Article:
"Is that how you take it when a German soldier wants to kiss you? You'll pay for this."

With his great strength he pinioned her arms and was dragging her out of the door, but her mother rushed at him and catching him by the clothes tried to pull him away. With one arm holding the girl close to him, with the flat of his other hand he gave the woman a great push and she staggered back to the wall.

"Hans, Hans," cried Willi.

"Shut up, damn you."

He put his hands over the girl's mouth to stop her shrieking and carried her out of the room. That was how it had happened and you had to admit that she'd brought it on herself. She shouldn't have slapped him. If she'd given him the kiss he'd asked for he'd have gone away. He gave a glance at the farmer still lying where he had fallen and he could hardly help laughing at his funny face. There was a smile in his eyes when he looked at the woman cowering against the wall. Was she afraid it was her turn next? Not likely. He remembered a French proverb.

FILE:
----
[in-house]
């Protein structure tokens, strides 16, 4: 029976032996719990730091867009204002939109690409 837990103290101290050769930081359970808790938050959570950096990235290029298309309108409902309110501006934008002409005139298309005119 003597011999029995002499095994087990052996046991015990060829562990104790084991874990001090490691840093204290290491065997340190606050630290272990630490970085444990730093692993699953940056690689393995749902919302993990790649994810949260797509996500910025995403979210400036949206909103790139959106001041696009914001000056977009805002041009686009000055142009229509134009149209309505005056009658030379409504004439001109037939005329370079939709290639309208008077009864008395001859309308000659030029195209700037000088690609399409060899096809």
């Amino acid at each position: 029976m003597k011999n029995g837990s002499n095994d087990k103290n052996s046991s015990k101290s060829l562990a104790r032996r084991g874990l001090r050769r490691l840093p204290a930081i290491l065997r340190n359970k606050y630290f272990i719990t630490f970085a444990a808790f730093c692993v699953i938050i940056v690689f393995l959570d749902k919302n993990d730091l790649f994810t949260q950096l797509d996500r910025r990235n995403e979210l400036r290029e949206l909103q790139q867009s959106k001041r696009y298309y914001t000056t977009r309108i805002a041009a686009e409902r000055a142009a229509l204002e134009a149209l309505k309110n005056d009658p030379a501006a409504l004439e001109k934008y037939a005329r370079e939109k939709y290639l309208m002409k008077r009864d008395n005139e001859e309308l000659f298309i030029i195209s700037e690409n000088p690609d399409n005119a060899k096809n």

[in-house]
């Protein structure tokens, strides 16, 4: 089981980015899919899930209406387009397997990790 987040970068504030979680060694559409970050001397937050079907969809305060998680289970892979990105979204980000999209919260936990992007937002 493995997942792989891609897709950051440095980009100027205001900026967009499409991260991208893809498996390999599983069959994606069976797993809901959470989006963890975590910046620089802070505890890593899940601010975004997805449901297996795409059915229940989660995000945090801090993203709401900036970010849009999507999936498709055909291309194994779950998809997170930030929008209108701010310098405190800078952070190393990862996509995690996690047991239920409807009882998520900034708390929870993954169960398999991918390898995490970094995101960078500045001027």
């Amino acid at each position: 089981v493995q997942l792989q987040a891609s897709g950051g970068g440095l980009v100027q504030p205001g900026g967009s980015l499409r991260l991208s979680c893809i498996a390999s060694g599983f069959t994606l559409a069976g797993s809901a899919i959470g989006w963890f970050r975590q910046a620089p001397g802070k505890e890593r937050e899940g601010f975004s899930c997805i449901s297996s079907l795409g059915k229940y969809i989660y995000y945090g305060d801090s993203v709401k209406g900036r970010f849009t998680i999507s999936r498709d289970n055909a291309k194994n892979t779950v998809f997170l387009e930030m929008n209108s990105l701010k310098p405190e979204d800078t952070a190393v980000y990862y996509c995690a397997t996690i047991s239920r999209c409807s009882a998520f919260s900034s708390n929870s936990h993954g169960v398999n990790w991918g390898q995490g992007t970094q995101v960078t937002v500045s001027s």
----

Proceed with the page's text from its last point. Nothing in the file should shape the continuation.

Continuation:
"'est le premier pas qui coute. There's nothing to cry about, old woman. It had to come sooner or later." He put his hand to his hip pocket and pulled out a wallet. "Look, here's a hundred francs so that mademoiselle can buy herself a new dress. There's not much left of that one." He placed the note on the table and put his helmet back on his head. "Let's go."

They slammed the door behind them and got on their motor-cycles. The woman went into the parlour. Her daughter was lying on the divan. She was lying as he had left her and she was weeping bitterly.